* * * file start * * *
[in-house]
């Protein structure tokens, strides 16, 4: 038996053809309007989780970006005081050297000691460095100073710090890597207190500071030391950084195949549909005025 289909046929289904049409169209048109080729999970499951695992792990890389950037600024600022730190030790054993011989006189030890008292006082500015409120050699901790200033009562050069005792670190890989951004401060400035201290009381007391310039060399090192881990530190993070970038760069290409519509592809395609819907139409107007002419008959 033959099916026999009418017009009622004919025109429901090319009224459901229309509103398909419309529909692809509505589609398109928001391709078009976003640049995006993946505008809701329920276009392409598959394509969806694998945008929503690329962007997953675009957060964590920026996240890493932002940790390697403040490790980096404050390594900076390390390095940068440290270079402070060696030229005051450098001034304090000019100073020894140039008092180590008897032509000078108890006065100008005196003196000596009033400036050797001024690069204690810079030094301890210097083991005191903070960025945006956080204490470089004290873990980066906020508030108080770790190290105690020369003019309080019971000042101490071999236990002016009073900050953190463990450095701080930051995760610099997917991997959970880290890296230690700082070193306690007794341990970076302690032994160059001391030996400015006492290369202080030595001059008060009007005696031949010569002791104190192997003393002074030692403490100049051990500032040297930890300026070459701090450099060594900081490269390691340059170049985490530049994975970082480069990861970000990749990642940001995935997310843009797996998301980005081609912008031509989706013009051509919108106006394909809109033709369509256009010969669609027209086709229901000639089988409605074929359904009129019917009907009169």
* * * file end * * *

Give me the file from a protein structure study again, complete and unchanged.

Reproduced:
[in-house]
């Protein structure tokens, strides 16, 4: 038996053809309007989780970006005081050297000691460095100073710090890597207190500071030391950084195949549909005025 289909046929289904049409169209048109080729999970499951695992792990890389950037600024600022730190030790054993011989006189030890008292006082500015409120050699901790200033009562050069005792670190890989951004401060400035201290009381007391310039060399090192881990530190993070970038760069290409519509592809395609819907139409107007002419008959 033959099916026999009418017009009622004919025109429901090319009224459901229309509103398909419309529909692809509505589609398109928001391709078009976003640049995006993946505008809701329920276009392409598959394509969806694998945008929503690329962007997953675009957060964590920026996240890493932002940790390697403040490790980096404050390594900076390390390095940068440290270079402070060696030229005051450098001034304090000019100073020894140039008092180590008897032509000078108890006065100008005196003196000596009033400036050797001024690069204690810079030094301890210097083991005191903070960025945006956080204490470089004290873990980066906020508030108080770790190290105690020369003019309080019971000042101490071999236990002016009073900050953190463990450095701080930051995760610099997917991997959970880290890296230690700082070193306690007794341990970076302690032994160059001391030996400015006492290369202080030595001059008060009007005696031949010569002791104190192997003393002074030692403490100049051990500032040297930890300026070459701090450099060594900081490269390691340059170049985490530049994975970082480069990861970000990749990642940001995935997310843009797996998301980005081609912008031509989706013009051509919108106006394909809109033709369509256009010969669609027209086709229901000639089988409605074929359904009129019917009907009169």